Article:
In the late nineteenth century, Annie Oakley was arguably the most famous woman in the country. She was renowned for her skill as a sharpshooter and traveled the country in Buffalo Bill’s Wild West Show performing mind-blowing feats. She is credited with shooting the ashes off a lit cigarette hanging out of someone’s mouth and hitting objects by looking at them in a mirror. With rare exception, if Annie Oakley targeting something, she hit it.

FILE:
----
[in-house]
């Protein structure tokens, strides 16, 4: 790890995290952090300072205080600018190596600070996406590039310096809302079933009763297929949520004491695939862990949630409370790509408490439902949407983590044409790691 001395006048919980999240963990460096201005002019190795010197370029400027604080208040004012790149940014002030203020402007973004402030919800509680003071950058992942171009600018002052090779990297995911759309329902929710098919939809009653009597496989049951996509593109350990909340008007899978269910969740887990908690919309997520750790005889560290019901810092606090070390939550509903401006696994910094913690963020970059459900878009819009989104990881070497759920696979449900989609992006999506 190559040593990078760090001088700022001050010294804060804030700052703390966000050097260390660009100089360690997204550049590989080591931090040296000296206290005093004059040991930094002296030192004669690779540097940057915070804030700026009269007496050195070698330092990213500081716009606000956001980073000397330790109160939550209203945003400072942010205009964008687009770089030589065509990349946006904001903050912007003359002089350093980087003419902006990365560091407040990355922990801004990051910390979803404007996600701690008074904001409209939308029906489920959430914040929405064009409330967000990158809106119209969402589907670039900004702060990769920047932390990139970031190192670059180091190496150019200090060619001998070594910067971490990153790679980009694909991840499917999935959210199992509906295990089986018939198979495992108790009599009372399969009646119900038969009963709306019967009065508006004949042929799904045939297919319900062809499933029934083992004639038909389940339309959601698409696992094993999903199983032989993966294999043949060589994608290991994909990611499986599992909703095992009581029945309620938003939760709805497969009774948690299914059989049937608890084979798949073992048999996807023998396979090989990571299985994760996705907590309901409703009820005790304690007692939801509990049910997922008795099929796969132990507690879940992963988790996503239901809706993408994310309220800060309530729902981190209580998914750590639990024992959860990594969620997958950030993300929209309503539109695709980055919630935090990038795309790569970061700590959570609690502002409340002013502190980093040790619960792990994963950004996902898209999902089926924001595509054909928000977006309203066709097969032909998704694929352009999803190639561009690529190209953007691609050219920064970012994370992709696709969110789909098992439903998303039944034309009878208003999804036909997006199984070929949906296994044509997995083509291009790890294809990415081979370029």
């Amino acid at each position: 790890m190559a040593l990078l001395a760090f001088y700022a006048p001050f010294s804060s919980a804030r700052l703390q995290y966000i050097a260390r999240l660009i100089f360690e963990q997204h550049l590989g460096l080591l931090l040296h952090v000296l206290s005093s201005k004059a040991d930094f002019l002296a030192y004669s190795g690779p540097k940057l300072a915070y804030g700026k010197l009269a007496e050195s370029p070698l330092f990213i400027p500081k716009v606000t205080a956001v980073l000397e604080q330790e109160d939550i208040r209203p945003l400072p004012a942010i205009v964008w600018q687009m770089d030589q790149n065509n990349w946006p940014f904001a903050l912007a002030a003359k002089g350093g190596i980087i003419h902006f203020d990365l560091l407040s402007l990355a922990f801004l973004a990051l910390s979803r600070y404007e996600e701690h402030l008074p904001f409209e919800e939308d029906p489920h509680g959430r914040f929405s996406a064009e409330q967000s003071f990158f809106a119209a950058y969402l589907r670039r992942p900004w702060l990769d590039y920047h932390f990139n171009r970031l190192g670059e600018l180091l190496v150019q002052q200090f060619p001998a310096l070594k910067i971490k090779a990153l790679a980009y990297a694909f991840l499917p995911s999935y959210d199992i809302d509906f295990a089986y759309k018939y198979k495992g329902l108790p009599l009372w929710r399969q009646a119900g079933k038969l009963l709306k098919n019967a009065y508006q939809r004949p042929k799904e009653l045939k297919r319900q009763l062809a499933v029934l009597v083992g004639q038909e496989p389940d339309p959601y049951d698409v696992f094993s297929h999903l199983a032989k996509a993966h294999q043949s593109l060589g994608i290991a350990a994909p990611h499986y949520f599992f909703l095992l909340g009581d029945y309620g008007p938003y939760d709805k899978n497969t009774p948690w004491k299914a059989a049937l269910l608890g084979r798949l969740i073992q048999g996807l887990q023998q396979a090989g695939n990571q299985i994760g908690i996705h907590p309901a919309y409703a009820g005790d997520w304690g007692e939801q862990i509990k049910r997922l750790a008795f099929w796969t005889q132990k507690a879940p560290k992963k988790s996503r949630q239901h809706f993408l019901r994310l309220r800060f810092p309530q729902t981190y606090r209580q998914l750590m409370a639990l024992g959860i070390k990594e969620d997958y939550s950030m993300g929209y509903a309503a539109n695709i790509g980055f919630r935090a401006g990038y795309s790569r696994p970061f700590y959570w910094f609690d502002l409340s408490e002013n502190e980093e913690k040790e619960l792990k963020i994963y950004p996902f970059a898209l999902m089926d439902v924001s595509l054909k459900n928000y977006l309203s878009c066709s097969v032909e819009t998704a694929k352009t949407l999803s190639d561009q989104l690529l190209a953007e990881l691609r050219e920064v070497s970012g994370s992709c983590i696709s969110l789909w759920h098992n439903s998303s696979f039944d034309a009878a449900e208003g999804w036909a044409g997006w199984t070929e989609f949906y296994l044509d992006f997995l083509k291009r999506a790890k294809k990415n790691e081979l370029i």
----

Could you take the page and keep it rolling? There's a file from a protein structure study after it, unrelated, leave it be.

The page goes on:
When the U.S. Supreme Court issued its decision in Wayfair, many viewed the case as resolving all of the outstanding questions of sales tax nexus. To this point, the Court determined that an online retailer could be liable for sales taxes whether or not it was physically present in a state. State and local tax authorities viewed the Wayfair case as granting carte blanche to economic nexus laws that triggered liability based solely on thresholds tied to sales revenue and the number of sales made by the retailer. Despite this unbridled effort by states to expand the scope of their sales tax laws, there remains a certain level of ambiguity regarding sales tax nexus post-Wayfair.